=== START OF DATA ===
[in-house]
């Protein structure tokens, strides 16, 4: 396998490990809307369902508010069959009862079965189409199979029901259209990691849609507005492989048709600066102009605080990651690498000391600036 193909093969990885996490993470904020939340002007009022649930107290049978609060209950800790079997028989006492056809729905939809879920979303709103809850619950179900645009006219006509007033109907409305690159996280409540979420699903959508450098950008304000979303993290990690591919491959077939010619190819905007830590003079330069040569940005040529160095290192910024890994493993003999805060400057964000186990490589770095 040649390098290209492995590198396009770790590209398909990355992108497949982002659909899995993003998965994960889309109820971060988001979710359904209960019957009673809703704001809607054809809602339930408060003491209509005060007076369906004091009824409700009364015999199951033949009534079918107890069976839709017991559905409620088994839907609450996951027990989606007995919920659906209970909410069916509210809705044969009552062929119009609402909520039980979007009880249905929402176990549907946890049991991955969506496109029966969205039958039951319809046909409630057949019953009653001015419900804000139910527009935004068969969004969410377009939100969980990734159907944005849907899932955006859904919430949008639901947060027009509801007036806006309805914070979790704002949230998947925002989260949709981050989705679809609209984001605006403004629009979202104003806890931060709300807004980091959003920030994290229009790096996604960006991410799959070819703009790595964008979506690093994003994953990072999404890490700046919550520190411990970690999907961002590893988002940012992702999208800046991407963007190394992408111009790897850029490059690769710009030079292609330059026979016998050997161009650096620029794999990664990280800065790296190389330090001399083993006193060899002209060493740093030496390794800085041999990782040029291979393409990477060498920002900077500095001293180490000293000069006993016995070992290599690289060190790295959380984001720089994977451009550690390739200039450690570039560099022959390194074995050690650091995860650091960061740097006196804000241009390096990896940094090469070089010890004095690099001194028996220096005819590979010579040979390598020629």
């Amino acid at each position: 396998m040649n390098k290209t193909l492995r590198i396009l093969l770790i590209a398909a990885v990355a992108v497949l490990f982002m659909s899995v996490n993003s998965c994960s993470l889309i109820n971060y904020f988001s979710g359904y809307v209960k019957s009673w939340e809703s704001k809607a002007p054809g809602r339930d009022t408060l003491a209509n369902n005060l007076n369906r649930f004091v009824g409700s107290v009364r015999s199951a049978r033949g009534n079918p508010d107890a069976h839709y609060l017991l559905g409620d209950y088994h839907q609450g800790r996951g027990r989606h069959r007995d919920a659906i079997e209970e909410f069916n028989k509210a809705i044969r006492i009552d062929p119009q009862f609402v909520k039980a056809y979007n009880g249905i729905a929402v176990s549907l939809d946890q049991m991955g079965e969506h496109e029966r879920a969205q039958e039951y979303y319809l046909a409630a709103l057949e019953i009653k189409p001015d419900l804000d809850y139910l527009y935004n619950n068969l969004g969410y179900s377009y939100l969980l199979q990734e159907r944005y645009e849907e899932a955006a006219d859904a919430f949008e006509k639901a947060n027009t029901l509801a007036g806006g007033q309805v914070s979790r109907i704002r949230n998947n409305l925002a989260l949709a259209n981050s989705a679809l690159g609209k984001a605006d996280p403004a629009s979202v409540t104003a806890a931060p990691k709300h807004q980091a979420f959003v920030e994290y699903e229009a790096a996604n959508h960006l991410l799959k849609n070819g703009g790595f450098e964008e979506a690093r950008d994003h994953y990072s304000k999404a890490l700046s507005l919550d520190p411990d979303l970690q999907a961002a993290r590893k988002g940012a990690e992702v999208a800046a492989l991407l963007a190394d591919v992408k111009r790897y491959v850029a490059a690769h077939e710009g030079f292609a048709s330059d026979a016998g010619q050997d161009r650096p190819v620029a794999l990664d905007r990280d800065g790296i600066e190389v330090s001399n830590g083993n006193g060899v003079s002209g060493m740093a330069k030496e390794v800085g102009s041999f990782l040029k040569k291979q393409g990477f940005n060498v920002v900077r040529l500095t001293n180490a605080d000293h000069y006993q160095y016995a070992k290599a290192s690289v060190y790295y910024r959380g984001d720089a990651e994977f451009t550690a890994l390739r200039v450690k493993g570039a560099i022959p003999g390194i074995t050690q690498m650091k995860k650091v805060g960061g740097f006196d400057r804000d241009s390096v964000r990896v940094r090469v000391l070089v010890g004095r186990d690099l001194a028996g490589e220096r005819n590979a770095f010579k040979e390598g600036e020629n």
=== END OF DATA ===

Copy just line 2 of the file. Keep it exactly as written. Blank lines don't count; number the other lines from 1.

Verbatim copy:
């Protein structure tokens, strides 16, 4: 396998490990809307369902508010069959009862079965189409199979029901259209990691849609507005492989048709600066102009605080990651690498000391600036 193909093969990885996490993470904020939340002007009022649930107290049978609060209950800790079997028989006492056809729905939809879920979303709103809850619950179900645009006219006509007033109907409305690159996280409540979420699903959508450098950008304000979303993290990690591919491959077939010619190819905007830590003079330069040569940005040529160095290192910024890994493993003999805060400057964000186990490589770095 040649390098290209492995590198396009770790590209398909990355992108497949982002659909899995993003998965994960889309109820971060988001979710359904209960019957009673809703704001809607054809809602339930408060003491209509005060007076369906004091009824409700009364015999199951033949009534079918107890069976839709017991559905409620088994839907609450996951027990989606007995919920659906209970909410069916509210809705044969009552062929119009609402909520039980979007009880249905929402176990549907946890049991991955969506496109029966969205039958039951319809046909409630057949019953009653001015419900804000139910527009935004068969969004969410377009939100969980990734159907944005849907899932955006859904919430949008639901947060027009509801007036806006309805914070979790704002949230998947925002989260949709981050989705679809609209984001605006403004629009979202104003806890931060709300807004980091959003920030994290229009790096996604960006991410799959070819703009790595964008979506690093994003994953990072999404890490700046919550520190411990970690999907961002590893988002940012992702999208800046991407963007190394992408111009790897850029490059690769710009030079292609330059026979016998050997161009650096620029794999990664990280800065790296190389330090001399083993006193060899002209060493740093030496390794800085041999990782040029291979393409990477060498920002900077500095001293180490000293000069006993016995070992290599690289060190790295959380984001720089994977451009550690390739200039450690570039560099022959390194074995050690650091995860650091960061740097006196804000241009390096990896940094090469070089010890004095690099001194028996220096005819590979010579040979390598020629």